Saturday, July 2, 2011


On our first visit to Harrington Beach State Park last week, I noted a number of possible subjects that I wanted to explore further, so later in the week I went back up to the park by myself with my tripod and all three of my lenses to see what I could capture.

One of the items I had photographed the first time had been one of the orange life preservers that are scattered around the quarry lake located in the park.  I took several more shots of one of the preservers (not the same one as the first time).  I'm not sure if the issue was the light or simply the layout of the preserver and black and orange cord in the wooden structure housing the preserver, but I felt that none of the photos the second time had the same quality as the one from the earlier visit.  Here are a couple of the shots:

And here is the shot from the earlier visit.  

I liked the printing on the preserver in the first two shots above.  However, overall, the balance between the preserver and the cording is better in the earlier shot, and the background is darker, which, I felt, added something to the emotion of the shot.

Another item that had caught my attention the first time was an old hand-operated water pump.  The pump had seen a lot of use over the years and had most recently been painted blue.  I didn't care for the color, but I liked the configurations made by the mechanical parts of the pump.  Here is a shot of a major portion of the pump.  I had set the aperture at f/4 in an attempt to reduce the distraction created by the trees in the background.  But that really did not work.

The optics of lenses is such that the wider the angle of the shot, the greater is the depth of field.  So by moving in, I was able to reduce the distraction of the background.  I began to concentrate on one of the cotter pins holding the mechanism together, as in the following shot:

I liked this shot quite a lot, as it drew attention to the cotter pin, but the other pieces added interest.  Moreover, the background was sufficiently out of focus to eliminate that distraction.  Unfortunately, when I looked more closely at this shot, I noticed that there was some sort of piece of vegetation extending from one of the ends of the cotter pin across the face of the bolt holding two pieces of the pump together.  I noticed this problem before I took further close-ups of the cotter pin and removed it.  I should have taken the time then to retake this shot.  Next time, perhaps.  The lesson here is that I need to look more closely at the shot to ensure that I remove as best I can elements that are going to create a distraction, such as spider webs.  I removed the distracting piece of vegetation before taking the next shot, taken from a closer range:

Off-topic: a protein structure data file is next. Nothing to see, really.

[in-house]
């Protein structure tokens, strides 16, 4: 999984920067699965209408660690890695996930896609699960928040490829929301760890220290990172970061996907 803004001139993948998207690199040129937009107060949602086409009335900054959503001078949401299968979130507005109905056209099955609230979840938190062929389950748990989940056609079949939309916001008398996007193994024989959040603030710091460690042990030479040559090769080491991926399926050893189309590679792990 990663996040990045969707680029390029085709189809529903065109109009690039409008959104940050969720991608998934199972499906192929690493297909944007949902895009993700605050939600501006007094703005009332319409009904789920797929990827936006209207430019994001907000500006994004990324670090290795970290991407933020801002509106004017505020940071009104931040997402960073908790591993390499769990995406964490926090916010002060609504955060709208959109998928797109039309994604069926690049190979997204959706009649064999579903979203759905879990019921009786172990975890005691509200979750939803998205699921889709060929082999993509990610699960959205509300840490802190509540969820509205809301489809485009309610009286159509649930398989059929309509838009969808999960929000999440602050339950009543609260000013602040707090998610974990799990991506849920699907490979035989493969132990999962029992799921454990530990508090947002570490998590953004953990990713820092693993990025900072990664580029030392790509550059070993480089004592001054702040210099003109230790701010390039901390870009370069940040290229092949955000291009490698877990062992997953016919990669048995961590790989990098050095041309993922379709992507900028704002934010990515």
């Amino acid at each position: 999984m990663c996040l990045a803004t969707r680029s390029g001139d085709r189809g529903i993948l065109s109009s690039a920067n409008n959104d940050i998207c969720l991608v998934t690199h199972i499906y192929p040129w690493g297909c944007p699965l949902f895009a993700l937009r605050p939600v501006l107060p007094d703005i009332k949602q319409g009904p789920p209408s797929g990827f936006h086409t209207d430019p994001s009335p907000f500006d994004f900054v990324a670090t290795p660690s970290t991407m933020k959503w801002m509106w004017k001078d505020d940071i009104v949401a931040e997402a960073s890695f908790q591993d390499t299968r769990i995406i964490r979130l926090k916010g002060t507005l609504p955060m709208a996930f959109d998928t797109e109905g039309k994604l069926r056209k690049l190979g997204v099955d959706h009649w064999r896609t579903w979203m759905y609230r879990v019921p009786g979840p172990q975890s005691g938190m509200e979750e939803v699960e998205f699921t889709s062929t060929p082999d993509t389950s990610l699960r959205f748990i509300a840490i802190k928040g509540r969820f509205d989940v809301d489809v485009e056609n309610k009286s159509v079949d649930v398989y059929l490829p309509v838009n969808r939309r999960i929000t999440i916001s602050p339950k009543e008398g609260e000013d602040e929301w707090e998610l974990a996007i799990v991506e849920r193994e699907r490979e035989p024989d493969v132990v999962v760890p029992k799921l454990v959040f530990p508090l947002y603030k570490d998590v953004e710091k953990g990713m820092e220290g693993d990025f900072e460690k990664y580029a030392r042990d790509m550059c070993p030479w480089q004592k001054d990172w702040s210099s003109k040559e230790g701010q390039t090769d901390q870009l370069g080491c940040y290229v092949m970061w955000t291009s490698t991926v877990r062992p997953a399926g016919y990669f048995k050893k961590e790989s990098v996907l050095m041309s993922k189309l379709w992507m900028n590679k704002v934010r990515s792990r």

This, I thought, was the best shot of the pump.  I liked the rust on the ends of the cotter pin, as well as the flaking paint above and to the right of the pin.

I did take a couple of extreme close-ups of the cotter pin with my macro lens, but I didn't feel they held the same interest as the one above.  Here is one of those:

I also paid another visit to the transitory creeks on the beach draining into Lake Michigan.  I took a couple of shot of footprints (or pawprints) in the sand.  However, they just didn't have enough going for them.  I think the problem was that they were in sand rather than in mud, so they did not have the definition that I would have liked.

I also took another couple of shots of mold accompanying the streams draining into Lake Michigan.  I really liked the following couple of shots:

I realize that, all in all, the shots I took would not be considered "typical" of photos taken at a state park on Lake Michigan, but they fit my style. 

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